Jay Cronley: Betting? Chances are, it's a losing wager
BY JAY CRONLEY World Staff Columnist
Friday, December 07, 2012
12/07/12 at 2:52 AM
As you have probably surmised, because of what has been on the cop blotter and in the news recently, gambling can get nasty fast.
The TU athletic director was fired after reportedly having bet with a bookie, years ago.
People working around teams shouldn't even play bingo at church.
The gambling world is fraught with contradictions even today: It is legal to bet on team sports in one place, but maybe not 10 feet over there, across a state line; betting on horse races is legal most everyplace; Indians have stocked the nation with casinos; online wagering is no longer a shady offshore racket managed by guys with nicknames; most fantasy football pools are a gambling experience; the stock market could be the biggest gamble.
Image and reality: Organized, legalized gambling has two extremes. There are few average gamblers.
The publicized picture is the tiny percentage of poker aces playing on $50,000 buy-in games on the tube, and the TV commercials featuring well-dressed and cocktail-sipping casino players looking like they just came from their 20th high school reunion, jubilantly celebrating another slot machine windfall.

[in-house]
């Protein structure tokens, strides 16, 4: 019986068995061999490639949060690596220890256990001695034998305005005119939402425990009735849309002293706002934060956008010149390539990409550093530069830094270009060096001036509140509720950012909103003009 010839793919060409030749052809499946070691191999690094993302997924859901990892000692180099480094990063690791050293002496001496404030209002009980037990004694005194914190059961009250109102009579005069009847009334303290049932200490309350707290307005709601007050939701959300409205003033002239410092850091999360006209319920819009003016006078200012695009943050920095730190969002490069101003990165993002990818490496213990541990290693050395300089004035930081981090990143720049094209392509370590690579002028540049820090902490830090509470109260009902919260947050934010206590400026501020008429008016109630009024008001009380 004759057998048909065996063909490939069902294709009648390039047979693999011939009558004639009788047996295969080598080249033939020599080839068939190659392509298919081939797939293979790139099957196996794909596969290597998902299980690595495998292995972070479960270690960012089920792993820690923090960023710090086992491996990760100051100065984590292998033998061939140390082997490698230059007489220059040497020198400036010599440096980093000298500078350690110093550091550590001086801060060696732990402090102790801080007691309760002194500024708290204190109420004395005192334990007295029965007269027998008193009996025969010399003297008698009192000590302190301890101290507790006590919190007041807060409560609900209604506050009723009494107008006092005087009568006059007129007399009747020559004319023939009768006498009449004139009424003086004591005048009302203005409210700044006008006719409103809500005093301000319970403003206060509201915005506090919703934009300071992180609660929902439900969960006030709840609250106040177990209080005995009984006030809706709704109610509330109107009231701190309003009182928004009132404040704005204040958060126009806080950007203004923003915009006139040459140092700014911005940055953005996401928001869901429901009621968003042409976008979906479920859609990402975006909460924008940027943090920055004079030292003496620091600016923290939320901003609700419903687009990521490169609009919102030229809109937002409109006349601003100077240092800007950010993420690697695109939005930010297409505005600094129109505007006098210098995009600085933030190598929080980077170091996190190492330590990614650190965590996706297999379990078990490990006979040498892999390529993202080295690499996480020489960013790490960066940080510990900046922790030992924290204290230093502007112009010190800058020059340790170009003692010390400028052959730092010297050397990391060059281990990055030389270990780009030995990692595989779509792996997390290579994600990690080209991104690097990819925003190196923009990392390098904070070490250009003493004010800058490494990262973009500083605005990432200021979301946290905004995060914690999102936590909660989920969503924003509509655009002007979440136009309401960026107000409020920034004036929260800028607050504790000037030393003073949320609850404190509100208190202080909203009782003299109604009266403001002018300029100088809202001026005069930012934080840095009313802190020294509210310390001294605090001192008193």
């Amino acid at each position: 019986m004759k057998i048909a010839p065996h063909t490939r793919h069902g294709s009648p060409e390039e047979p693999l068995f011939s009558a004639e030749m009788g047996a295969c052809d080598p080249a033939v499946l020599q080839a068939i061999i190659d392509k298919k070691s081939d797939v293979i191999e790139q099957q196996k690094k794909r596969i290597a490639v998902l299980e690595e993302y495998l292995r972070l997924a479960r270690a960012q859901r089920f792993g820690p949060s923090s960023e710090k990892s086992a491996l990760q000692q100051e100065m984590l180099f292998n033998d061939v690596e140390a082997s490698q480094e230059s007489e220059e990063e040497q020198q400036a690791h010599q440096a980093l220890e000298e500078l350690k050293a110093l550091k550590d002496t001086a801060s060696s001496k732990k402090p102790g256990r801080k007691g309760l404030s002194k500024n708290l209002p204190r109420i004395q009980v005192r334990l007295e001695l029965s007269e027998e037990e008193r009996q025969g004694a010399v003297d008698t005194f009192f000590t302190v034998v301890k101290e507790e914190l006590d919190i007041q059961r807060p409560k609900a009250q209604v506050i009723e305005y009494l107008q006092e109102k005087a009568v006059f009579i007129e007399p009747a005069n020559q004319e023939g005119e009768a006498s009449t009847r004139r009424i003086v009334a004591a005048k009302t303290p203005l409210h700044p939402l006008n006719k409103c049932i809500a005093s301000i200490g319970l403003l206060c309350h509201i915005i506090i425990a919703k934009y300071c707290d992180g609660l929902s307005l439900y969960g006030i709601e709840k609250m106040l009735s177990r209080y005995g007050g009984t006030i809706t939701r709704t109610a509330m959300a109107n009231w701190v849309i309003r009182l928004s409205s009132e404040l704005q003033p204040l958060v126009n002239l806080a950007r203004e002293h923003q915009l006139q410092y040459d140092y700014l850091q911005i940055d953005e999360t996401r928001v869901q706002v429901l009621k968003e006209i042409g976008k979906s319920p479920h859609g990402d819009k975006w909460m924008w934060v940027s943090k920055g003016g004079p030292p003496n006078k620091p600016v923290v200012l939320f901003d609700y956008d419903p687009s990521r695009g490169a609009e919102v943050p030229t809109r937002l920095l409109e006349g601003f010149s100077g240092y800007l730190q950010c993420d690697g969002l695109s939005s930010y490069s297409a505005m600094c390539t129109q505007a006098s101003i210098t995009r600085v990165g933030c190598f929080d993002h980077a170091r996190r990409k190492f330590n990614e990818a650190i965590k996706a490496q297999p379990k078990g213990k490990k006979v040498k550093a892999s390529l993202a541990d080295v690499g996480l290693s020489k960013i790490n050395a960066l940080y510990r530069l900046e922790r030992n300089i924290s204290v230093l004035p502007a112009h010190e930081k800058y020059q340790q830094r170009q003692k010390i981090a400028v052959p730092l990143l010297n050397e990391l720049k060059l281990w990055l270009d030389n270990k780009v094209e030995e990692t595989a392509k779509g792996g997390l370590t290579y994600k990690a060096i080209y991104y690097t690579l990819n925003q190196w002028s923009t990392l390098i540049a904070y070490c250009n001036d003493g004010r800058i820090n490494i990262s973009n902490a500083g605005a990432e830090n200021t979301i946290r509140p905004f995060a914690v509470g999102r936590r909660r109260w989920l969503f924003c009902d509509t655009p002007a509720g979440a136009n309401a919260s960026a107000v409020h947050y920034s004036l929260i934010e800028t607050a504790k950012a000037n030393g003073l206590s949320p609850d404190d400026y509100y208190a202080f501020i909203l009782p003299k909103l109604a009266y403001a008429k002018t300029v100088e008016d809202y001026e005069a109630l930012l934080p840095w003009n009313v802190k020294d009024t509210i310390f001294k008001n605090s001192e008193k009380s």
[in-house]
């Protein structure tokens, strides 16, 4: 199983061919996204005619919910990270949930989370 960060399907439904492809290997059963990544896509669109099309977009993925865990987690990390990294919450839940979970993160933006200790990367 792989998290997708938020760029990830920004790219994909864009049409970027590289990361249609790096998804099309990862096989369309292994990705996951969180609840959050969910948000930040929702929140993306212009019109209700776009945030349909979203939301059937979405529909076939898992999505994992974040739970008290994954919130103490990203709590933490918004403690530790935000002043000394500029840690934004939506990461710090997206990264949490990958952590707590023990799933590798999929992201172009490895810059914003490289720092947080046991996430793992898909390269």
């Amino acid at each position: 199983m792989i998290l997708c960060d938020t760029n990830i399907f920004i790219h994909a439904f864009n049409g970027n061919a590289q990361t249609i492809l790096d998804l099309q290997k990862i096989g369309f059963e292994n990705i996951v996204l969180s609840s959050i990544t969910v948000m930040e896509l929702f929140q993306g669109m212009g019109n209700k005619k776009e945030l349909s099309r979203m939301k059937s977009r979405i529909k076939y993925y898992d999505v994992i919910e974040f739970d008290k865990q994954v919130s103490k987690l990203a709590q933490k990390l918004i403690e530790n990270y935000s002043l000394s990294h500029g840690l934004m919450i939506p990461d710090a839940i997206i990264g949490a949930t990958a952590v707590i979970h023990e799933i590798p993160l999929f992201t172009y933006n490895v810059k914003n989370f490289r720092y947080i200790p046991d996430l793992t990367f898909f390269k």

The downbeat side of gambling is overflowing with losers whose only voice is the fuzz, the marriage counselors, the creditors, and their consciences.
As is the case with many other fun activities, like filling closets with shoes and living on the Internet, and having a cocktail and a smoke or two, gambling can become quickly addictive.
But beyond the small percentage of nuts who could overdose on multi- vitamins, gambling can drag down more smart people than most temptations.
Lots of smart people get money at one time or another.
One more bet: Why do so many people lose at gambling on anything?
Winning a little something is not enough, that's probably why.
People actually frown after winning $300 at a slot machine.
A stunning aspect of any legal wagering game is that at some point in the gamble, the player is apt to be ahead a little something.
But most people seem to need more.
Gambling joints make quitting slightly ahead of the game more of a bother than simply letting it ride and trying to win more.
In a perfect world, everybody would stop after two drinks, would quit gambling a little ahead or a little behind, would have a great friend as a romantic interest.
Otherwise, you have to get lucky.
Original Print Headline: Chances are, it's a losing wager